• Did your symptoms improve or resolve?
        • Do you still have symptoms and/or did your symptoms worsen?”
  • Is the patient a previously deployed Veteran or a currently deployed military individual? If yes, has the patient deployed to the following:
    • Southwest Asia theater of operations or Egypt any time after August 2, 1990 or Afghanistan, Djibouti, Syria or Uzbekistan on or after September 11,2001.
    • Regions and countries include: Iraq, Afghanistan, Kuwait, Saudi Arabia, Bahrain, Djibouti, Gulf of Aden, Gulf of Oman, Oman, Qatar, United Arab Emirates, waters of the Persian Gulf, Arabian Sea, Red Sea, Syria, Uzbekistan and Egypt.
    • Operations and campaigns include: Desert Shield and Desert Storm (ODS/S), Iraqi Freedom (OIF), Enduring Freedom (OEF) and New Dawn (OND).
  • Does the Veteran endorse exposure to burn pits and/or other sources of vapors, gases, dust and fumes?
  • Does the Veteran present with persistent respiratory symptoms e.g., unexplained shortness of breath, decreased exercise tolerance, and/or chronic cough?
    • Decreased exercise tolerance is the inability to exercise and engage in physical activity that would be typical for the individual’s age. It is different from someone being “out of shape” due to not exercising regularly. Individuals with decreased exercise tolerance cannot build the necessary stamina with exercise. Exercising can cause more discomfort to people with this condition.
  • Has the Veteran ever been evaluated for breathing problems? If so, does the Veteran currently have respiratory diagnosis? And is this condition being managed?

Diagnostic Evaluations
Research indicates that the most commonly reported consequence of exposure to airborne hazards are asthma, rhinitis and sinusitis. To evaluate these or other possible conditions, first consider performing the following:

  • Complete pulmonary function testing with pre/post bronchodilator response.
  • Chest CT imaging
  • Sinus imaging
  • Refer to initial specialty clinics (Pulmonary, ENT)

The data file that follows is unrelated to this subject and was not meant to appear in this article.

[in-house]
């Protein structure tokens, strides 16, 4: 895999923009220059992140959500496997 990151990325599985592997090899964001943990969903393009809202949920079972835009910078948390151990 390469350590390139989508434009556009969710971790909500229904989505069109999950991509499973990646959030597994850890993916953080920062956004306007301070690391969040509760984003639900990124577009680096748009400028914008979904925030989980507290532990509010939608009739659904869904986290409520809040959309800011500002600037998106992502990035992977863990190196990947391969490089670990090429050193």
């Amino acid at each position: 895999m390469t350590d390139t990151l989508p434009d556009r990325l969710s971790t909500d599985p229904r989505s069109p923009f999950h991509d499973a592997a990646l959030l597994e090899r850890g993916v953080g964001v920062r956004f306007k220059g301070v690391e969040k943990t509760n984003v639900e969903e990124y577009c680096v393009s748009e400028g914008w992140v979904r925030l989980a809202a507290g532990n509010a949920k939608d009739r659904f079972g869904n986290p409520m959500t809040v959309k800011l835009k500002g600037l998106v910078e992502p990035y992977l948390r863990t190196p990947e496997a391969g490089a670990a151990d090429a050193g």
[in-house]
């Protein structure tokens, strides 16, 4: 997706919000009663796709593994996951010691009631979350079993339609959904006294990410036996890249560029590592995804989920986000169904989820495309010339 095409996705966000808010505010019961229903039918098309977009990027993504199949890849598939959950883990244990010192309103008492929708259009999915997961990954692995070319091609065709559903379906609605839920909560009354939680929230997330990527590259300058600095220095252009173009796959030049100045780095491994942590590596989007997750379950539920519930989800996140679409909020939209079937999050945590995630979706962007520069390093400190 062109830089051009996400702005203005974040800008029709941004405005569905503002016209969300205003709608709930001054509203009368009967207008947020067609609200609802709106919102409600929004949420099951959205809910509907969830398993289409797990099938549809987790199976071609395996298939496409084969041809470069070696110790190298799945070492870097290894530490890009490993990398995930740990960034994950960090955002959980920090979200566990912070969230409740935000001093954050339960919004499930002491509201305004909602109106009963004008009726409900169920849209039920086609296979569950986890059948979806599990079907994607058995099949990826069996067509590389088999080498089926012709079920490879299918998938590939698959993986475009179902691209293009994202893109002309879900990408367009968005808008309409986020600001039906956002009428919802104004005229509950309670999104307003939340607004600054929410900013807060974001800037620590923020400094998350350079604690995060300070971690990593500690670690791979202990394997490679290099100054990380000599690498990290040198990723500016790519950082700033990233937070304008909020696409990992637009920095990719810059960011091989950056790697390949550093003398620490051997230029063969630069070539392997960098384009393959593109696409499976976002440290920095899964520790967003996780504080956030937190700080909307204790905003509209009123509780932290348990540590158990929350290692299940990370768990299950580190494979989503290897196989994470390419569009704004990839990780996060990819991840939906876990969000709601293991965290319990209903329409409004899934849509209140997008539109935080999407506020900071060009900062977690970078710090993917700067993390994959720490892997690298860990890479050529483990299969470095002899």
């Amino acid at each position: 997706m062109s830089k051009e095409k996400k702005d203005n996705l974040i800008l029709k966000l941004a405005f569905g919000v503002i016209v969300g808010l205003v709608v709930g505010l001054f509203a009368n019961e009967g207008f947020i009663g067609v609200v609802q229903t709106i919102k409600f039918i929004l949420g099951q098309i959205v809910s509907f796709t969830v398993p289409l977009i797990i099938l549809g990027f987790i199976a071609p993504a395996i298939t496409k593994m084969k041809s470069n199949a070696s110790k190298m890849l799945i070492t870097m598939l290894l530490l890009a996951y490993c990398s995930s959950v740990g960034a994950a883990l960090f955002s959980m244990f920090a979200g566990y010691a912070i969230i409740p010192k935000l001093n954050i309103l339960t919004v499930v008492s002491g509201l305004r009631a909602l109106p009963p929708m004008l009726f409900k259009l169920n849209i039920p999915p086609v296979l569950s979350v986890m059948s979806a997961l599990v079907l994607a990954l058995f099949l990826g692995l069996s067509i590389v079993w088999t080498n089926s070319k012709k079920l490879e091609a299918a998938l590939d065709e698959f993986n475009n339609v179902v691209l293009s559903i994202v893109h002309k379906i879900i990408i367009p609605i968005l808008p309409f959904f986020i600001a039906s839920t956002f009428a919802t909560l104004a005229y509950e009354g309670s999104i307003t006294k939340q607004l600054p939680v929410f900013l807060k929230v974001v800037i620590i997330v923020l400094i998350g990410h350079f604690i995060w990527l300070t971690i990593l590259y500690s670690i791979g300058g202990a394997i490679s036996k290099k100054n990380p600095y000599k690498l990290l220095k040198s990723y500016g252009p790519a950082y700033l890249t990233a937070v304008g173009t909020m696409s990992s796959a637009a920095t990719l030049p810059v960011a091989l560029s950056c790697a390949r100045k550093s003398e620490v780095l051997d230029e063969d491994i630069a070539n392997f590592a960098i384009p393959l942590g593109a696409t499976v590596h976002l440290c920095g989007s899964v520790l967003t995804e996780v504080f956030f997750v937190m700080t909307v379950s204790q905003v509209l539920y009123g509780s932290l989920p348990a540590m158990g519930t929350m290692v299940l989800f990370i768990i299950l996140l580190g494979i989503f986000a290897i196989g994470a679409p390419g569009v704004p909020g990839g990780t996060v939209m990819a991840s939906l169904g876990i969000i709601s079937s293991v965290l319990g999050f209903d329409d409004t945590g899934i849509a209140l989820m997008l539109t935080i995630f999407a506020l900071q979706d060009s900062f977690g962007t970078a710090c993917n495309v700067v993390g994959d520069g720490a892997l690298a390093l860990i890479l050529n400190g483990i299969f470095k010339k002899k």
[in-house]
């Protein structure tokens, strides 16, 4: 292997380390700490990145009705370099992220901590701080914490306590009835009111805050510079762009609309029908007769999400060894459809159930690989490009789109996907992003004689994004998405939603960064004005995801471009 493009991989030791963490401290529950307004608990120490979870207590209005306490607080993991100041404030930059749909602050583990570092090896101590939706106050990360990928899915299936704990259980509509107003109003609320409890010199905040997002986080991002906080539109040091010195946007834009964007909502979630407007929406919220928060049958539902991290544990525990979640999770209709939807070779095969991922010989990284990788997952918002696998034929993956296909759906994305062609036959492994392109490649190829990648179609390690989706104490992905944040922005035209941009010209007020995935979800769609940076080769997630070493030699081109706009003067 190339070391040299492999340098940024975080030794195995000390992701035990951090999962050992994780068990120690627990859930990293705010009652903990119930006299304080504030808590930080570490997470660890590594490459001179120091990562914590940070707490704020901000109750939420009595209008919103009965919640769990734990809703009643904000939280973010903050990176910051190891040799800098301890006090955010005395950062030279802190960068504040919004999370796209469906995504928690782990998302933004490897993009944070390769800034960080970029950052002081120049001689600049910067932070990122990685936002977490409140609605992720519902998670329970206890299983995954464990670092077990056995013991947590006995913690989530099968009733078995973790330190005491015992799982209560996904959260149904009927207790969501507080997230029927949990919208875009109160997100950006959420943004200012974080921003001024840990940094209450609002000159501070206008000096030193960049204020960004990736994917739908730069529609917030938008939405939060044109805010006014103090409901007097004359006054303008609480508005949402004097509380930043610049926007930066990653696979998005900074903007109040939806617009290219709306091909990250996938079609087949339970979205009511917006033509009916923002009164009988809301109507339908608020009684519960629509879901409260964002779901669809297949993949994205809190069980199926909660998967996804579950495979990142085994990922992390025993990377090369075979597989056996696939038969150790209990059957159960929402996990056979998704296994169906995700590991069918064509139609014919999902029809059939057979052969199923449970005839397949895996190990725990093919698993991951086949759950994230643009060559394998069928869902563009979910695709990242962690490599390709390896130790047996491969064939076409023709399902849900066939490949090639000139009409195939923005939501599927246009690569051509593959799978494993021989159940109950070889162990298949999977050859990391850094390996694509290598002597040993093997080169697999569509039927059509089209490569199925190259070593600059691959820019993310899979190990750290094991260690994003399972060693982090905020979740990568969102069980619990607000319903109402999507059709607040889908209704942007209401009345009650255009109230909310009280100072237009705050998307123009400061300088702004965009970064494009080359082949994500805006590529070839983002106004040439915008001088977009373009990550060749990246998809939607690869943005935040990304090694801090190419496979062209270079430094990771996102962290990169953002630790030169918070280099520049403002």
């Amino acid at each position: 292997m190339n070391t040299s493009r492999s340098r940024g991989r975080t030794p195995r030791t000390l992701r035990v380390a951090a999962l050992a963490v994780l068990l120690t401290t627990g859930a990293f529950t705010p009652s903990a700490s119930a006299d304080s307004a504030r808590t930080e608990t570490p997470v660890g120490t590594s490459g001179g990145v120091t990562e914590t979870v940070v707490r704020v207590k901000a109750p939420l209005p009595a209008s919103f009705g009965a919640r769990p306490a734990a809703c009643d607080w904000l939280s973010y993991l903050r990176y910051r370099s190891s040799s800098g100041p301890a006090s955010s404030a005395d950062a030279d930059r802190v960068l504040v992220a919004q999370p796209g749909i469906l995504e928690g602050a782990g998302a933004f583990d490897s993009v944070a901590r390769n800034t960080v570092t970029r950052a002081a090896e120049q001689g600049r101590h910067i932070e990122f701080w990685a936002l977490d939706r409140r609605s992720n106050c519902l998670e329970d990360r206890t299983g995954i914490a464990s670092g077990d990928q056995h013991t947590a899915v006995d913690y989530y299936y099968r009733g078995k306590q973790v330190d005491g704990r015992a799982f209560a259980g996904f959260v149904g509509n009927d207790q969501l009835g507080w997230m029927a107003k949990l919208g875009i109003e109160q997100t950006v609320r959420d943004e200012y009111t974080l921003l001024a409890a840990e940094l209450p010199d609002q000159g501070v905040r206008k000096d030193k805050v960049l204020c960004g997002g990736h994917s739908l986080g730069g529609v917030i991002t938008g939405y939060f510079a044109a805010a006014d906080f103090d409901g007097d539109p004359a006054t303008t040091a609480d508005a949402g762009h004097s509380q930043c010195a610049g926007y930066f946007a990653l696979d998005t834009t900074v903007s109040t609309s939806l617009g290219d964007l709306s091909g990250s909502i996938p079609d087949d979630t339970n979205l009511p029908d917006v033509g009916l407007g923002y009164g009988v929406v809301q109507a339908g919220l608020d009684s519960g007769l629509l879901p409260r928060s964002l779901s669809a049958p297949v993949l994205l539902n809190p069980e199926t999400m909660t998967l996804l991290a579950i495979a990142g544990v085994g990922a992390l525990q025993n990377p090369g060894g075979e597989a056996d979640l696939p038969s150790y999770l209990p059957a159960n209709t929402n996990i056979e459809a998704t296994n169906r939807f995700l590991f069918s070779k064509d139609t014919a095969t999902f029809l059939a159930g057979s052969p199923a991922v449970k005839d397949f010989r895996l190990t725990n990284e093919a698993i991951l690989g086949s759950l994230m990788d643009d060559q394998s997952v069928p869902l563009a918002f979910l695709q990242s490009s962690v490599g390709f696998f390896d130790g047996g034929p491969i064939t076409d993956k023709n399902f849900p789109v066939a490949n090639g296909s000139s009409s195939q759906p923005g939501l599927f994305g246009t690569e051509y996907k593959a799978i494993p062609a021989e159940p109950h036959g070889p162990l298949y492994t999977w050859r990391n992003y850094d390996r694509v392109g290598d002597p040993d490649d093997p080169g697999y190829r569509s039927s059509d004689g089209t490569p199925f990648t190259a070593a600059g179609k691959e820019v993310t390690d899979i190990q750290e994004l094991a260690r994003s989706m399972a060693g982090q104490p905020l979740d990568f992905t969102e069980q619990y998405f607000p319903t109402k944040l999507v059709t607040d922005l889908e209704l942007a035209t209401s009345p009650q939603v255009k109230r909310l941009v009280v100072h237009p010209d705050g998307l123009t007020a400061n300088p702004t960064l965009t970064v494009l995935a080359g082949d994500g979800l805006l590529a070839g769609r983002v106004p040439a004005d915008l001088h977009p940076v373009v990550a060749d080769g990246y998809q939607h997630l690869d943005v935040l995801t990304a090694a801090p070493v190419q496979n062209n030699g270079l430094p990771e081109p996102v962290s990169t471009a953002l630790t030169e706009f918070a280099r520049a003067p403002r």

• Respiratory questionnaire
If your patient presents Asthma, Sinusitis, or Rhinitis, use evidence-based treatment to improve symptoms. If symptoms do not improve:

If Symptoms Persist, Consider Other Co-morbidities
Differential Diagnosis
  • Consider pulmonary consult or evaluate for other contributing factors and/or comorbid conditions including but not limited to: OSA, GERD, cardiac factors, laryngeal disorders, anemia.
  • Other diagnostic testing may include:
    • Transthoracic echo
    • Endoscopy
    • Laryngoscopy
    • Sleep Study
    • Bloodwork to consider:
      • Complete Blood Count (CBC) w/ DIFF
      • Comprehensive Metabolic Panel (CHEM)
      • Erythrocyte Sedimentation Rate (ESR)
      • C-Reactive Protein
      • Rheumatoid Factor
      • Anti-Nuclear Antibody (ANA)
      • Thyroid Function Test (TSH
      • Vitamin B-12 and Folate
      • Liver Function Test
        • AST (Aspartate transaminase)
        • ALT (Alanine Transaminase)
        • ALP (Alkaline Phosphatase)
        • BiIli (Bilirubin)
      • Urinalysis
      • IGE (Immunoglobulin E)
      • Hemoglobin A1C
Use evidence-based treatment to manage symptoms. If symptoms do not improve:

Consider Advanced Assessments and/or
Referral to Specialty Referral Center
If symptoms and/or co-morbidities do not improve with evidence-based treatment, then consider referral to a specialist for the following:

  • Paired Inspiratory-expiratory High Resolution CT scan;
  • Cardiopulmonary exercise test (CPET)
  • Methacholine challenge test

If results of testing remain non-diagnostic for persistent symptoms, despite treatment:

Optimize Symptom Management or Consider Lung Biopsy
Manage Symptoms
  • Managing symptoms without a lung biopsy may be a reasonable alternative. Discuss with the Veteran the risk benefit of undergoing a lung biopsy.
  • Managing symptoms may be achievable with the optimization of treatment of various organ dysfunctions and improvement of overall health with nutrition, exercise, pulmonary rehabilitation and mental health.
  • Management of individual symptoms along with monitoring symptoms may best support overall Veteran health and well-being, even in the absence of a confirmed diagnosis.
Differential Diagnosis for Lung Biopsy

We recommend that pathology specimen be sent to the Joint Pathology Center, in addition to the local pathologist.
  • Constrictive Bronchiolitis* or other small airways inflammation
  • Granulomatous pneumonitis
  • Hyperinflation or emphysema
  • Chronic pleuritis and Pleural fibrosis
  • Vasculopathy
  • Interstitial lung disease
  • Autoimmune disease
Depending on diagnoses, refer to the appropriate subspecialist for additional treatment, such as:
  • Steroids
  • Methotrexate
  • Immunosuppressive agents
  • Continue to manage symptoms and optimize health

Continue to manage symptoms and optimize health of the Veteran.

Please remember to always discuss the ability to file a claim for VA benefits with the Veteran. For more information on presumptive conditions and compensation eligibility, visit